Dark Reading is part of the Informa Tech Division of Informa PLC

This site is operated by a business or businesses owned by Informa PLC and all copyright resides with them.Informa PLC's registered office is 5 Howick Place, London SW1P 1WG. Registered in England and Wales. Number 8860726.

Endpoint

7/13/2018
01:20 PM
Connect Directly
Twitter
RSS
E-Mail
50%
50%

8 Big Processor Vulnerabilities in 2018

Security researchers have been working in overdrive examining processors for issues - and they haven't come up empty-handed.
Previous
1 of 9
Next

Since the Spectre and Meltdown vulnerabilities knocked the glow off of the new year, 2018 has been the year of the CPU bug. Security researchers have been working in overdrive examining processors for design flaws, firmware bugs, and other vulnerabilities that put an entire computing architecture at risk.

They haven't come up empty-handed.

Here's what we've had to contend with this year on the CPU vulnerability front — and what we can expect in a couple of weeks when new research hits the stage at Black Hat.

 

 

 

Black Hat USA returns to Las Vegas with hands-on technical Trainings, cutting-edge Briefings, Arsenal open-source tool demonstrations, top-tier security solutions and service providers in the Business Hall. Click for information on the conference and to register.

 

Ericka Chickowski specializes in coverage of information technology and business innovation. She has focused on information security for the better part of a decade and regularly writes about the security industry as a contributor to Dark Reading.  View Full Bio

Previous
1 of 9
Next
Comment  | 
Print  | 
More Insights
Comments
Oldest First  |  Newest First  |  Threaded View
tomas.honzak@gooddata.com
100%
0%
[email protected],
User Rank: Author
7/17/2018 | 3:02:32 PM
Excellent overview -- but does it end here?
Nicely summarized the evolution of the biggest hardware-level nightmare of 2018 (I hope I don't have to include "so far"...) 

After spending a good part of this year watching our infrastructure engineers and security experts trying to come up with a solid mitigation plan that would not kill our SaaS platform immediately and seeing how our response strategy had to change more than a dozen times as the new and updated kernel patches and CPU microcodes were published and recalled, and new and updated attack vectors and vulnerabilities were discovered, it became literally impossible to keep track of our overall exposure and risks.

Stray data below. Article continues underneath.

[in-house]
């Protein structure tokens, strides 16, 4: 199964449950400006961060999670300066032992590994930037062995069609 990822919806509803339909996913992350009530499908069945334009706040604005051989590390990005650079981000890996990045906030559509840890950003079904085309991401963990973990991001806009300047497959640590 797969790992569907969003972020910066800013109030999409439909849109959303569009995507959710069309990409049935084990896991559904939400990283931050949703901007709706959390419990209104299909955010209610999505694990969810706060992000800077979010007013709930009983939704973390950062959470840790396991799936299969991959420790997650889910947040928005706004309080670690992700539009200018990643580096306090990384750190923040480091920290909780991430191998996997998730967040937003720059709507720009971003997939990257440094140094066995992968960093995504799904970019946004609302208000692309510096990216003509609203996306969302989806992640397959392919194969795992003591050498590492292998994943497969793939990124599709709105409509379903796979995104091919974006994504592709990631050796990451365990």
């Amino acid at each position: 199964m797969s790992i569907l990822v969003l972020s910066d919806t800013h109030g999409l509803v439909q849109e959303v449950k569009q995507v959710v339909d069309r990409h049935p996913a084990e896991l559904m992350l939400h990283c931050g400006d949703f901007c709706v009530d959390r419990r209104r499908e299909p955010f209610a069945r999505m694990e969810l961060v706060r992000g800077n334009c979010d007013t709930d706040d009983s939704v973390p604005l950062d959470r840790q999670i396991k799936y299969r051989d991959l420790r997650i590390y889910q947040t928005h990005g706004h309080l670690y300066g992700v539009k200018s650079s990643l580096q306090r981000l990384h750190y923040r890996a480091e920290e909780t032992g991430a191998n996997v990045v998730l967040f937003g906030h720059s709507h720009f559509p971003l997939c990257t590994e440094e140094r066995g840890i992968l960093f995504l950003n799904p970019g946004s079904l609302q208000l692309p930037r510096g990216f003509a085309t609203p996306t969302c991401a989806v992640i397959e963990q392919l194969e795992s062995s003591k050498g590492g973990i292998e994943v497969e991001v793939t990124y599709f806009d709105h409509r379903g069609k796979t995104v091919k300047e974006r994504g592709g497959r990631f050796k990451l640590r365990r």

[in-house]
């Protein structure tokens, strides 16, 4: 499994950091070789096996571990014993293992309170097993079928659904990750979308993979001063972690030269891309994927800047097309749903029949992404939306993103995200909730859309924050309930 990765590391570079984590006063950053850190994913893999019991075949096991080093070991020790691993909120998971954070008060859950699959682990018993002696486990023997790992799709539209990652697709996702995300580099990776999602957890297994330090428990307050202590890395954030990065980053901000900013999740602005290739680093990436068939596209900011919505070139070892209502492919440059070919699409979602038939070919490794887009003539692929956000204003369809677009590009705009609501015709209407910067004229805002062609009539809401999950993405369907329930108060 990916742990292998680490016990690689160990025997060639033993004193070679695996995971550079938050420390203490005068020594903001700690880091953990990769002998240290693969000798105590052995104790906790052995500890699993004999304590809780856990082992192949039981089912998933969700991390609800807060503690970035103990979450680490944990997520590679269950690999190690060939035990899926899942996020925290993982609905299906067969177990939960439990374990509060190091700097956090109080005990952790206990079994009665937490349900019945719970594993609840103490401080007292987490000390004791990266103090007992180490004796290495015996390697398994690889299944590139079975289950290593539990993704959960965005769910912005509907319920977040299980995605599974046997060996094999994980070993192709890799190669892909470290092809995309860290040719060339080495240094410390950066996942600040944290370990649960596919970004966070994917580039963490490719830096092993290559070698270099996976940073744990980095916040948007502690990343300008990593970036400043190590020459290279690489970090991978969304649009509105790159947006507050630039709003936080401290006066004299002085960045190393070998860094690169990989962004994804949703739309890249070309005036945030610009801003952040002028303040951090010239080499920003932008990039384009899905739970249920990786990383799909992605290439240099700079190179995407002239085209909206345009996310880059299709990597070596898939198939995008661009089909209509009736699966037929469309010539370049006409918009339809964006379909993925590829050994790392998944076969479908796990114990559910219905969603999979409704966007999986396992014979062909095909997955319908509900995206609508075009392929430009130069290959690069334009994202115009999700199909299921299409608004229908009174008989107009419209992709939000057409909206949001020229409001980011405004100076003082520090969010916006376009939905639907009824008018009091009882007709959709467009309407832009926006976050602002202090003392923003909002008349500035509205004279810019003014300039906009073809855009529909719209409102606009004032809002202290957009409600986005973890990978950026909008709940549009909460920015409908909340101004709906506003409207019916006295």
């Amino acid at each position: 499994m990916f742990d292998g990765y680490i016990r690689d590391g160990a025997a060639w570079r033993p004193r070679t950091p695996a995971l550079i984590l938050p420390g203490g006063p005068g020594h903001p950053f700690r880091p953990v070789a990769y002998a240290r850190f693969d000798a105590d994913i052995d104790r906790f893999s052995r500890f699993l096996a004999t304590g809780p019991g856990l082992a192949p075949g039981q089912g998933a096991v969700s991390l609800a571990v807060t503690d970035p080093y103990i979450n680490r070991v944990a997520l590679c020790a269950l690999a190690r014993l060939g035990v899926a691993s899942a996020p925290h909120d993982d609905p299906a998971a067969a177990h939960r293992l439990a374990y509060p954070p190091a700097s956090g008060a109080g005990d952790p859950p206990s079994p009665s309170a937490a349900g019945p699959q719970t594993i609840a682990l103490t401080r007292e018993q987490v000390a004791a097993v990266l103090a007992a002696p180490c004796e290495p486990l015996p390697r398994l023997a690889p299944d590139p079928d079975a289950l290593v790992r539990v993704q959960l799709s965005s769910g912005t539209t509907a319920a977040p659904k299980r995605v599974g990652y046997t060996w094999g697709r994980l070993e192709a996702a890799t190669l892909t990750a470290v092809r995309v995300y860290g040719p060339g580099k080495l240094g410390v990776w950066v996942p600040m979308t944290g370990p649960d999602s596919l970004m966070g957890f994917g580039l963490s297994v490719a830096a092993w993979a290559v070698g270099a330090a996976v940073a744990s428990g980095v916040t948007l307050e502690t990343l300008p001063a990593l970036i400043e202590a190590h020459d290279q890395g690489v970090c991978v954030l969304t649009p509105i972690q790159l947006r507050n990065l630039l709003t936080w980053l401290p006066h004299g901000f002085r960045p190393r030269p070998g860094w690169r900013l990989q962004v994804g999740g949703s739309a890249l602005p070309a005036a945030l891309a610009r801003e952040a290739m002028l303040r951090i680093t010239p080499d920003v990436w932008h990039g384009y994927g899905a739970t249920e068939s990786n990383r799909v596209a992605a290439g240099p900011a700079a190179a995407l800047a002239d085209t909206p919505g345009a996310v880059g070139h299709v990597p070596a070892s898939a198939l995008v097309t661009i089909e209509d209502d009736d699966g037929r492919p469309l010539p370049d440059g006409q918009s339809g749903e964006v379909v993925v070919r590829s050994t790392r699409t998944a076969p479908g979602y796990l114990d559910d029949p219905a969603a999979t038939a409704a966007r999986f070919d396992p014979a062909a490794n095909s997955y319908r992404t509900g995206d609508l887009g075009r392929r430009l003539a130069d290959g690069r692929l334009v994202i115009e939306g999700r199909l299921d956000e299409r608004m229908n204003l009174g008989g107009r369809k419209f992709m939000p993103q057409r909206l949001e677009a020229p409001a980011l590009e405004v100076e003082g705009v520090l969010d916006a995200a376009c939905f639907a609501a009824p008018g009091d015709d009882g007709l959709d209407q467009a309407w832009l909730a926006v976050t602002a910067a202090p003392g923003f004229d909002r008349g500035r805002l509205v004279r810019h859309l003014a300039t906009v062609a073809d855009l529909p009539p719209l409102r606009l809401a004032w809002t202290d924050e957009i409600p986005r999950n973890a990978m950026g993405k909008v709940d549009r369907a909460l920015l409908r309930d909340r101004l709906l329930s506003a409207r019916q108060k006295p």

Not to mention our enterprise customers, who tried so hard to keep track on our patching progress for the first three months of the year, after which they gave up as the development of this crisis turned into an unmanageable nightmare.

In the end, similarly to how the industry seems to be getting used to the fact that data breaches are the new reality and the overwhelming amount of new incidents does not come out as a surprise anymore, we need to accept that the complexity of today's CPUs, together with the fact that the primary focus of the manufacturers was, is and will be the performance, means that there might be many additional hw-level security flaws to be discovered over the next months and years.

To me, the takeaway is very simple: security and privacy are ongoing end to end process and rather than relying on particular technology or safeguard, we need to continue looking on risks and mitigate them on all the levels, starting by collecting just the minimal data needed - and ending by continuously improving the layered security.
COVID-19: Latest Security News & Commentary
Dark Reading Staff 6/5/2020
How AI and Automation Can Help Bridge the Cybersecurity Talent Gap
Peter Barker, Chief Product Officer at ForgeRock,  6/1/2020
Cybersecurity Spending Hits 'Temporary Pause' Amid Pandemic
Kelly Jackson Higgins, Executive Editor at Dark Reading,  6/2/2020
Register for Dark Reading Newsletters
White Papers
Video
Cartoon Contest
Write a Caption, Win a Starbucks Card! Click Here
Latest Comment: What? IT said I needed virus protection!
Current Issue
How Cybersecurity Incident Response Programs Work (and Why Some Don't)
This Tech Digest takes a look at the vital role cybersecurity incident response (IR) plays in managing cyber-risk within organizations. Download the Tech Digest today to find out how well-planned IR programs can detect intrusions, contain breaches, and help an organization restore normal operations.
Flash Poll
Twitter Feed
Dark Reading - Bug Report
Bug Report
Enterprise Vulnerabilities
From DHS/US-CERT's National Vulnerability Database
CVE-2020-13890
PUBLISHED: 2020-06-06
The Neon theme 2.0 before 2020-06-03 for Bootstrap allows XSS via an Add Task Input operation in a dashboard.
CVE-2020-13889
PUBLISHED: 2020-06-06
showAlert() in the administration panel in Bludit 3.12.0 allows XSS.
CVE-2020-13881
PUBLISHED: 2020-06-06
In support.c in pam_tacplus 1.3.8 through 1.5.1, the TACACS+ shared secret gets logged via syslog if the DEBUG loglevel and journald are used.
CVE-2020-13883
PUBLISHED: 2020-06-06
In WSO2 API Manager 3.0.0 and earlier, WSO2 API Microgateway 2.2.0, and WSO2 IS as Key Manager 5.9.0 and earlier, Management Console allows XXE during addition or update of a Lifecycle.
CVE-2020-13871
PUBLISHED: 2020-06-06
SQLite 3.32.2 has a use-after-free in resetAccumulator in select.c because the parse tree rewrite for window functions is too late.